Hanukkah-tastrophe Averted at Beacon Hill
Last night, Lieutenant Governor Tim Murray assures us, dradels were spinning across the Commonwealth. On Beacon Hill, children’s choirs and a brass band, candies and baked goods rang in the beginning of Hanukkah. But, as the state’s elected officials gathered to light the State House menorah, gravity clashed with the ravages of holiday pies, and the holiday almost didn’t happen.
After several rounds of speeches that alternately linked the miracle in the Temple to Massachusetts’ longstanding commitment to liberty (“Freedom,” Murray argued, was “shining as brightly as the lights on the menorah”) and to the war in Iraq, it was time to light the menorah— a massive, 15-foot high structure that towered over the elected officials standing in its shadow. In order to reach the candles on top, the officiants—Speaker Sal DiMasi, Senate President Therese Murray, Lieutenant Governor Murray, and Rabbi Rachmiel Liberman — had to climb aboard a monstrous hydraulic cherrypicker.
The rabbi hit a button, and the contraption groaned and rose a foot into the air; it then decided it could do no more, stopped several feet short of its goal, and went hurtling back towards the ground. The crowd gasped, and the electeds looked around sheepishly as the rabbi tried again to coax the lift skyward. It refused to cooperate. After a number of failed attempts to conquer gravity, the two Murrays—one of whom is significantly, uh, smaller than the other—gave up and got off the ride. (Three years ago, the machine handled a load of the rabbi, the Speaker and then-Governor Mitt Romney quite nicely; maybe that’s just because Mitt’s a jogger.)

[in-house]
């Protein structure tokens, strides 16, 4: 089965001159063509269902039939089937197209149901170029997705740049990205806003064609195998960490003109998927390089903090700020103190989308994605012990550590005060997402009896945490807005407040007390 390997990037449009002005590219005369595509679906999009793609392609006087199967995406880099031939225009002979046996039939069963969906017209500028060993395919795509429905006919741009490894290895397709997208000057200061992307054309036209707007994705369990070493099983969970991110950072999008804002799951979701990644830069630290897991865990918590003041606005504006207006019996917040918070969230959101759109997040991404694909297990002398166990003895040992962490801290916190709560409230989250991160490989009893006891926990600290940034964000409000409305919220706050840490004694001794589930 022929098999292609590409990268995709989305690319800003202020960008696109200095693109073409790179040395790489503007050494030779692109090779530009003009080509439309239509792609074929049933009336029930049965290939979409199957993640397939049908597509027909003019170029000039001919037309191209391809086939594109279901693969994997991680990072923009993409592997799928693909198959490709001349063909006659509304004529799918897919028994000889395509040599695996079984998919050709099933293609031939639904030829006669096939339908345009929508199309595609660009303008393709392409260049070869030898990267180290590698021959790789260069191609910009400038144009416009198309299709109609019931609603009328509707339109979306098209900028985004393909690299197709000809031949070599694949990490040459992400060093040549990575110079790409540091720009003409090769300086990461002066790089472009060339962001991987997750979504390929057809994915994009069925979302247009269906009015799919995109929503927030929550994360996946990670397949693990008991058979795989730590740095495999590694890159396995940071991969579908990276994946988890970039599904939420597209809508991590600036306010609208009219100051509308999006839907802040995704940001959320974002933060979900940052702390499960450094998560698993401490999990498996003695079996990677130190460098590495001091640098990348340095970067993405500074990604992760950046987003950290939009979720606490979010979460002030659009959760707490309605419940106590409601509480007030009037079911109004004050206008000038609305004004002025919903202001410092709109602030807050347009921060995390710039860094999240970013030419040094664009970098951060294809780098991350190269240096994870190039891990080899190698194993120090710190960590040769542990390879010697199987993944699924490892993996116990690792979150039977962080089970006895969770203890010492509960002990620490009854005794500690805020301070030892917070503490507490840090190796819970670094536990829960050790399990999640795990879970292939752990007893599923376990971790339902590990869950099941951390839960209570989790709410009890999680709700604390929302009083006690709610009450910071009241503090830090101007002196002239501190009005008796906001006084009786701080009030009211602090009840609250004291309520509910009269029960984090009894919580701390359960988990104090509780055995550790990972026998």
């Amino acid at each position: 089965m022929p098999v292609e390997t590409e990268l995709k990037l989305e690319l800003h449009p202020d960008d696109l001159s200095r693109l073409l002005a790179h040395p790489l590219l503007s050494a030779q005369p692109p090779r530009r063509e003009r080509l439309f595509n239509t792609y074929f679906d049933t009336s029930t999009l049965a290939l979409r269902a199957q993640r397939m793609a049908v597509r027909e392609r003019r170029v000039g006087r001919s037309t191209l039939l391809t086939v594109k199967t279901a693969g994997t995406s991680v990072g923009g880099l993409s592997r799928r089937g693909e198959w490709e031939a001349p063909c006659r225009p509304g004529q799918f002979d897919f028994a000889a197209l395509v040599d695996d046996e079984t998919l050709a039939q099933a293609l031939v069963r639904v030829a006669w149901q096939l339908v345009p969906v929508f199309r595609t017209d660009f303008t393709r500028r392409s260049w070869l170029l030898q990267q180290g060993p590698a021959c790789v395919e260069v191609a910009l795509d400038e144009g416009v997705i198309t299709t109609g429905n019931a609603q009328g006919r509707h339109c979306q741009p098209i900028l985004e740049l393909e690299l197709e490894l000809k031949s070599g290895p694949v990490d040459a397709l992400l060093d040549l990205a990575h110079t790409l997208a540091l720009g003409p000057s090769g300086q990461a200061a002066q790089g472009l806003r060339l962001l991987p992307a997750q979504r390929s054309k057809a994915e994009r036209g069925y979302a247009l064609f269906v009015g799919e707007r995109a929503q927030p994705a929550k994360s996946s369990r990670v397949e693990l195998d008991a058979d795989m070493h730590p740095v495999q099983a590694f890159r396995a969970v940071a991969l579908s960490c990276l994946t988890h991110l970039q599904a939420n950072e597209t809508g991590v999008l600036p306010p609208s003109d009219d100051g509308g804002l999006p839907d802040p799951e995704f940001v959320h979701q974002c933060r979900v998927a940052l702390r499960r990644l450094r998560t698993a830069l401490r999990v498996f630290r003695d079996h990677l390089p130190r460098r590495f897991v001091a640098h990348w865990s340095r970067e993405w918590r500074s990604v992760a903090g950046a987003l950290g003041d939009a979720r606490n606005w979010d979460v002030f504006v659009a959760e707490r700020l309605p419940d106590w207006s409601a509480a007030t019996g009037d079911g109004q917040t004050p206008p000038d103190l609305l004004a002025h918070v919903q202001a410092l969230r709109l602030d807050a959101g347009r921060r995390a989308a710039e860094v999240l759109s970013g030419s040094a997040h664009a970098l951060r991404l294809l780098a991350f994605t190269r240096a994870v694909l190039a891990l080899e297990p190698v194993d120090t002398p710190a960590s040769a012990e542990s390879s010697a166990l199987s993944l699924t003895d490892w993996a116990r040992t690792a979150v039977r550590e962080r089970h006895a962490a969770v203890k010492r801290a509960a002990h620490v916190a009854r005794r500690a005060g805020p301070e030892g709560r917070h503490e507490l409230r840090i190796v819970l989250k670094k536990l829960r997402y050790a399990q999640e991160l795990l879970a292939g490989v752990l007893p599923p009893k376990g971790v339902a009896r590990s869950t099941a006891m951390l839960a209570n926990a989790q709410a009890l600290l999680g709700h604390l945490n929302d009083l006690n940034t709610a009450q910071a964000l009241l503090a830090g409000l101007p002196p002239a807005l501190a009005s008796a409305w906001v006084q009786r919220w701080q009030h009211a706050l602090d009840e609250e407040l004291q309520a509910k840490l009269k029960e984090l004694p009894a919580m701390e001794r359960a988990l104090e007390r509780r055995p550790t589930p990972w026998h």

Its load lightened, the rabbi and the Speaker rose into the air and lit the menorah. There was much singing and clapping, and more than a few whispered jokes about the LG’s waistline, creamy pies, and the like. As the two Murrays looked up into the air, a State House maintenance worker scuttled by. “They’re gonna kill me,” he muttered.